Most insurers offer clients a premium based on the expected cost of caring for them, plus a markup for administrative costs and profit. An insurance company can actually turn a profit even if the cost of administration and insurance claims exceeds the premiums it collects. It does so by investing income on the float: between the time when a client pays a premium and the time when the client needs payment for his or her medical expenses, Humana invests the premium in stocks and bonds.
There are two key statistics that measure an insurer's performance:
Over the last several years, the majority of Humana's enrollees have been in state- or federal-government-sponsored programs. Historically, members of these programs have constituted some 50-55% of Humana's membership; however, that number has recently jumped to 70%. Humana currently offers four government-sponsored programs:
The bottom figure demonstrates that the majority of Humana's revenue from government programs originates with Medicare. It also suggests that the growth in government sponsored membership came from the introduction of Medicare Part D and growth in Medicare Advantage. Revenues in these divisions both grew strongly while the other programs experienced no growth at all.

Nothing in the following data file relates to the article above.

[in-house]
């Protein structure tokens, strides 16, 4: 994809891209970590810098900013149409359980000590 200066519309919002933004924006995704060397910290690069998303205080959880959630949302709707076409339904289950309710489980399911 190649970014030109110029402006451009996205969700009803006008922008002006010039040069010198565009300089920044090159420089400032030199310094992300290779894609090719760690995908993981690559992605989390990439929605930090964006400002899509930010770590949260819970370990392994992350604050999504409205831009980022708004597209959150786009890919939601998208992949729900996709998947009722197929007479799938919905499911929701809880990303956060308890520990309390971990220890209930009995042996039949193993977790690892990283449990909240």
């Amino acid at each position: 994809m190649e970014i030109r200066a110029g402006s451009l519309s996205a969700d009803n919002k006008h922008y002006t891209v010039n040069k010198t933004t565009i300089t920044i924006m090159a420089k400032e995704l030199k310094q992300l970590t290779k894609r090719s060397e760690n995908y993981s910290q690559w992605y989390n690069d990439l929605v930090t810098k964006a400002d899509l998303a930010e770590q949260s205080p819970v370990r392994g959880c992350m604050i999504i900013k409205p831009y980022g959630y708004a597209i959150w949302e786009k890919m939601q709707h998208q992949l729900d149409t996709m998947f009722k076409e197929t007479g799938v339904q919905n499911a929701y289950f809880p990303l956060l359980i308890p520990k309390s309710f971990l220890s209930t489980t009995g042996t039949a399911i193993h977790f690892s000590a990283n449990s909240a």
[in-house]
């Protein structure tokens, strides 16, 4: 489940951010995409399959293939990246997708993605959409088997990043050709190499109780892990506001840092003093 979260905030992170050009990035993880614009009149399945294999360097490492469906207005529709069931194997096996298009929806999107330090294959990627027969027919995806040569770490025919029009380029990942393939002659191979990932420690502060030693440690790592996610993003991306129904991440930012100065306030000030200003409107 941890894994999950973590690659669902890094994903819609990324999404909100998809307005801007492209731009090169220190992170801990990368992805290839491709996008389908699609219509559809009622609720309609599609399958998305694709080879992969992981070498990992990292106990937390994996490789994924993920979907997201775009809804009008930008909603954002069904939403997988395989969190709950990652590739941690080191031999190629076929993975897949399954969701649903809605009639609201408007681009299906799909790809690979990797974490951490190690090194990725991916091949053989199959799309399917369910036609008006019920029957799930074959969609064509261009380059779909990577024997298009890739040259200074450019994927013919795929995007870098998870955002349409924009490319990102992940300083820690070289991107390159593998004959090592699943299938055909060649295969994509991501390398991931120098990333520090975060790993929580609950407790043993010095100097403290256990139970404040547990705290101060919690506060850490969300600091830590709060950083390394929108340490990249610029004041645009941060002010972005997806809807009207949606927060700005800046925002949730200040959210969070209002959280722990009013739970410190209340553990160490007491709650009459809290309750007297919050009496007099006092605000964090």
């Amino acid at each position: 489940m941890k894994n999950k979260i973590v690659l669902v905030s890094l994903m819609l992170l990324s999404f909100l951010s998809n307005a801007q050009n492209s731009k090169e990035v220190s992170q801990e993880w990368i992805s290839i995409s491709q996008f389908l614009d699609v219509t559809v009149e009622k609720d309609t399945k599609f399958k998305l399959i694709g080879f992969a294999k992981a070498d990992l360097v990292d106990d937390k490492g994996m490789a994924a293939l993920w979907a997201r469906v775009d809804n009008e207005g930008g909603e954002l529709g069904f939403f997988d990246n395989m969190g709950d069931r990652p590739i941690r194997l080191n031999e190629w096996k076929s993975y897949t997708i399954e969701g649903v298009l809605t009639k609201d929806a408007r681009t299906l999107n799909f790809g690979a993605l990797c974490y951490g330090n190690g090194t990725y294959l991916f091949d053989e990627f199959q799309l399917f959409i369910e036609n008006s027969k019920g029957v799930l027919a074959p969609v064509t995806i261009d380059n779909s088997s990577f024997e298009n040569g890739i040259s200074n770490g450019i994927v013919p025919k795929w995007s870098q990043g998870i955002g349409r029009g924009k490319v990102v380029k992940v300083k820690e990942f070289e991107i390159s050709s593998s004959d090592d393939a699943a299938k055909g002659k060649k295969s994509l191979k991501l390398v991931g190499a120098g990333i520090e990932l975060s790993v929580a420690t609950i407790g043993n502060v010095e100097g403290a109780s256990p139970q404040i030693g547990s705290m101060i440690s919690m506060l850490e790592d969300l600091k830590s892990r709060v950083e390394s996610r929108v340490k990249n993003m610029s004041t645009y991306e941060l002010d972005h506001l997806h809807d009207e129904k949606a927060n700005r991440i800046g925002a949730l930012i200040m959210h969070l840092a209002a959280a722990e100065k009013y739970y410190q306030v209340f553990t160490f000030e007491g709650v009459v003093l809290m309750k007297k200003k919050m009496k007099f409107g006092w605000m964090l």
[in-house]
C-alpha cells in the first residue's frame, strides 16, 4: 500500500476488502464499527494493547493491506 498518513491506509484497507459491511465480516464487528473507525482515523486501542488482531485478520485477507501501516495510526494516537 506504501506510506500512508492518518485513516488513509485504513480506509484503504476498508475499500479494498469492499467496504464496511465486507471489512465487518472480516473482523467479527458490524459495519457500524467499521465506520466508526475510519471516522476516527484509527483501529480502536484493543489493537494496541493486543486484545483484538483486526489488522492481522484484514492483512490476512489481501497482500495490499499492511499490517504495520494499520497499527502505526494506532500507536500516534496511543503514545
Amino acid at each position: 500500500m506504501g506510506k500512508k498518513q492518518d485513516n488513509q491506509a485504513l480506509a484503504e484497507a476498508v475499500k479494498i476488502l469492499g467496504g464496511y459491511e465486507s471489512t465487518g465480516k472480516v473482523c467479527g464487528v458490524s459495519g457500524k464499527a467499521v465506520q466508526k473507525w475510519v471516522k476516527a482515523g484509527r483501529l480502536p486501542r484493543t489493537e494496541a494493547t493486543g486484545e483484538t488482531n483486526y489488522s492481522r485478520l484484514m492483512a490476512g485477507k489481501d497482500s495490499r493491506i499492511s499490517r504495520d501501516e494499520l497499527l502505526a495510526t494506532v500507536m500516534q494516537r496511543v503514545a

As more businesses plan to obtain dental, vision, and health insurance from a single provider, consolidation has been growing in the health insurance industry. In 2002, the four largest health insurance providers held only a combined 13% share of the U.S. market; by 2005, those same companies now controlled 22% of the market. This increased concentration of revenues at the top of the ladder comes from the bundling of various insurance products--bundling increases a company's revenue without driving up sales costs.
Humana has not capitalized on this consolidation trend. While the company provides dental insurance to 1.1 million beneficiaries and has some 0.5 million other enrollees in non-health programs, Humana has not historically had significant operations in vision or behavioral health programs, making effective health-related bundling nearly impossible.